The Issue of Consent in Calgary Sexual and Non-Sexual Assault Cases: Part 1

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No criminal defence case is simple. Though the law often seems straightforward from the outside looking in, any criminal defence lawyer in Calgary can tell you that this is far from the case. The unique circumstances surrounding every criminal charge demands each case and every single person accused of a crime deserves independent attention and analysis, and a defence strategy designed specifically to suit their best interests.

This is true of assault cases as well. Though assault might seem clear as a concept, determining what constitutes a criminal assault under the law—and determining whether a true criminal assault has taken place in any given situation—can be more complex than it may seem. And in cases of sexual assault, the issue of consent can complicate matters still further.

Why Consent Is Rarely An Issue in Non-Sexual Assaults

The laws defining assault in Calgary and throughout Canada are quite broad in many ways. All forms of criminal assault include one primary consideration: whether or not there was physical contact—or the threat of physical contact—without the consent of the person being touched (or threatened). The two key facts that law enforcement and Crown prosecutors will try to establish when laying assault charges are the physical contact (or threat of contact) itself, and the lack of consent.

In many cases of common or simple assault and aggravated assault, the lack of consent is considered self-evident due to the nature of the physical contact and/or injuries caused. Someone suffering from significant injuries after allegedly being attacked is assumed not to have consented to the physical contact that caused their injuries; all that remains to be established is how the contact occurred (e.g. whether the injured party is partially responsible for instigating the altercation, whether the attack was purposeful, etc.) and who, in fact, took part in the altercation.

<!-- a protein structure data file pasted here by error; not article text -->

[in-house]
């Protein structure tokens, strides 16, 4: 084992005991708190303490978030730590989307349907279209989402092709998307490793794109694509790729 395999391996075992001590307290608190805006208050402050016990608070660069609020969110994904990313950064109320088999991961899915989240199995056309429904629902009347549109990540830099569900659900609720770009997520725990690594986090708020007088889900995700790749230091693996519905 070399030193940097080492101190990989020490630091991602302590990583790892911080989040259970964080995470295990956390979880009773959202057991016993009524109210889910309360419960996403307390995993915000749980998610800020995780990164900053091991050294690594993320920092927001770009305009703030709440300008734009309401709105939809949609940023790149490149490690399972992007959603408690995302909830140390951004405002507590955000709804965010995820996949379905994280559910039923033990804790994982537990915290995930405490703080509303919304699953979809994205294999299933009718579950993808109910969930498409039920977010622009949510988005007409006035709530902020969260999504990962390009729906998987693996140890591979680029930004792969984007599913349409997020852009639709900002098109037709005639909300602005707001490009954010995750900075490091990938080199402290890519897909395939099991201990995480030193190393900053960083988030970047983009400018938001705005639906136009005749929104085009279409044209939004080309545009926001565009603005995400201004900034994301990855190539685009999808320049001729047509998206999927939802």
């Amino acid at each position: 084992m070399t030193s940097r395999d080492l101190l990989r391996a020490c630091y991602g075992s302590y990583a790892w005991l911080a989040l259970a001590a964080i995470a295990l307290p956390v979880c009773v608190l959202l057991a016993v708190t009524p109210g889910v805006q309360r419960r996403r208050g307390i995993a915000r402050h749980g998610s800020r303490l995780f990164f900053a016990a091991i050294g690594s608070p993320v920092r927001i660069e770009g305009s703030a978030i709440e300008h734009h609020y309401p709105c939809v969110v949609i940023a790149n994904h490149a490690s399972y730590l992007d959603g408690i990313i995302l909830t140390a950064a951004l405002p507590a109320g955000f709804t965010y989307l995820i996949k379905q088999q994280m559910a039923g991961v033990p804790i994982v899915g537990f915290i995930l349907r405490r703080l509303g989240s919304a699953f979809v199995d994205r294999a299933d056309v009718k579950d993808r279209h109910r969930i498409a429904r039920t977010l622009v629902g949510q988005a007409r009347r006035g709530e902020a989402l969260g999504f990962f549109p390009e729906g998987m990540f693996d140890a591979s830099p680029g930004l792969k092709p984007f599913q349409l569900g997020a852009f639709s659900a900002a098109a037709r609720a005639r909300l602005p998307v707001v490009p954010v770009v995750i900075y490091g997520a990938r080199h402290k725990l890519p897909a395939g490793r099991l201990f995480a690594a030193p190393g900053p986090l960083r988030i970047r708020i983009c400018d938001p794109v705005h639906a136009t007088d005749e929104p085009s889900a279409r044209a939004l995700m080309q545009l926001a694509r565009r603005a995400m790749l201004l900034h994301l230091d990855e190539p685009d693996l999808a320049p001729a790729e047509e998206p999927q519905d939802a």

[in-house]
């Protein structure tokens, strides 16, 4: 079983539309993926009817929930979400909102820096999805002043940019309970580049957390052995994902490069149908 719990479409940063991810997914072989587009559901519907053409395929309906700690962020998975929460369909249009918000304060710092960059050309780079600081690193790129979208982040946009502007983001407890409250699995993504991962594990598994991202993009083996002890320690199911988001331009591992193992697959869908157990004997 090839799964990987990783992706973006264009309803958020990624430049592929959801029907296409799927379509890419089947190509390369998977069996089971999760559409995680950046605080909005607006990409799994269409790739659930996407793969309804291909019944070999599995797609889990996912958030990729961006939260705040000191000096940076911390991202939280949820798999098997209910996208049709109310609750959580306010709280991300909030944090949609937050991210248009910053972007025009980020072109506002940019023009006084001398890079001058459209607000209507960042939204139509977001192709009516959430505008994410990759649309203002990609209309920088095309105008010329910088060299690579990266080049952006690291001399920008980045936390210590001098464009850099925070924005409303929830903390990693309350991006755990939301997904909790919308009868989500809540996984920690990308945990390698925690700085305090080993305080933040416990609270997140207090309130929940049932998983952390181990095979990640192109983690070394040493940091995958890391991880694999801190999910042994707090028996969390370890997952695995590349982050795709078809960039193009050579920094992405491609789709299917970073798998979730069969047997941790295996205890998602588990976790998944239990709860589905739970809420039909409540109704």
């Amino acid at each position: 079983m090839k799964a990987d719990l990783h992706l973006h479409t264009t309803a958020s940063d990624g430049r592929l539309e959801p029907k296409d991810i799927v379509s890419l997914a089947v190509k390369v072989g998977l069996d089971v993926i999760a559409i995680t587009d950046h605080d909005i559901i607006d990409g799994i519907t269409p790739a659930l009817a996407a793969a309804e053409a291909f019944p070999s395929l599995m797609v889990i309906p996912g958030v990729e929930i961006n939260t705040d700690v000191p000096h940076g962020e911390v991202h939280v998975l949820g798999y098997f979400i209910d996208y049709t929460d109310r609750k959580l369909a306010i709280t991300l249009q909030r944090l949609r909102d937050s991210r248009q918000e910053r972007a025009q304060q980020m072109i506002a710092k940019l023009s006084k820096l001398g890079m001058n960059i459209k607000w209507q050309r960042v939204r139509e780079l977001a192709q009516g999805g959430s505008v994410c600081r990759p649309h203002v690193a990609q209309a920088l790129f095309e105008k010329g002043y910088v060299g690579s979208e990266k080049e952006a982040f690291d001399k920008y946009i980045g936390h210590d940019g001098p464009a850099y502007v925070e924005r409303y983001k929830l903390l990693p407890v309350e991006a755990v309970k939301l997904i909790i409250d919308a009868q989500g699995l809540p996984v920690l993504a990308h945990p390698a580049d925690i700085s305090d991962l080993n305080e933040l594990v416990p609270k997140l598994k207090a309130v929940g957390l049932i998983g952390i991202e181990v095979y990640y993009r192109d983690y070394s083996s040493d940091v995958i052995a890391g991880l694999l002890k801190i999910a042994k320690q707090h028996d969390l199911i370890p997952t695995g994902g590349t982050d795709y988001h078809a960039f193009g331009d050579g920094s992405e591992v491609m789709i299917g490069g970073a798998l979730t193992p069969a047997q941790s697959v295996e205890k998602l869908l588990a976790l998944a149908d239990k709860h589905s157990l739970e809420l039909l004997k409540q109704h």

Being violently punched or kicked, in short, isn't something anyone consents to in normal situations, so without some very out of the ordinary circumstances a punch or kick would most likely be considered assault if reported to the Calgary Police and Court officials. Though a punch or a kick might take place within complex circumstances that can affect an assault charge and defence, there will likely not be a question of consent.

Questions of consent in cases of alleged sexual assault, however, are relatively common. Unlike a punch or a kick, the type of physical contact that occurs in many cases of alleged sexual assault is a type of physical contact that adults frequently consent to. Sexual contact, in other words, is a normal part of being human, whereas punches, kicks, and other acts of violent are not, thus someone is far more likely to consent to sexual contact than they are to being punched or kicked.

Contact a Calgary Defence Lawyer for Your Assault Case

We'll look deeper at the issue of consent in Calgary sexual assault cases in Part 2 of this article. If you or a family member has been charged with a sexual assault, or any kind of assault, and would like answers suited to your specific case, please contact an experienced Calgary criminal defence lawyer immediately.

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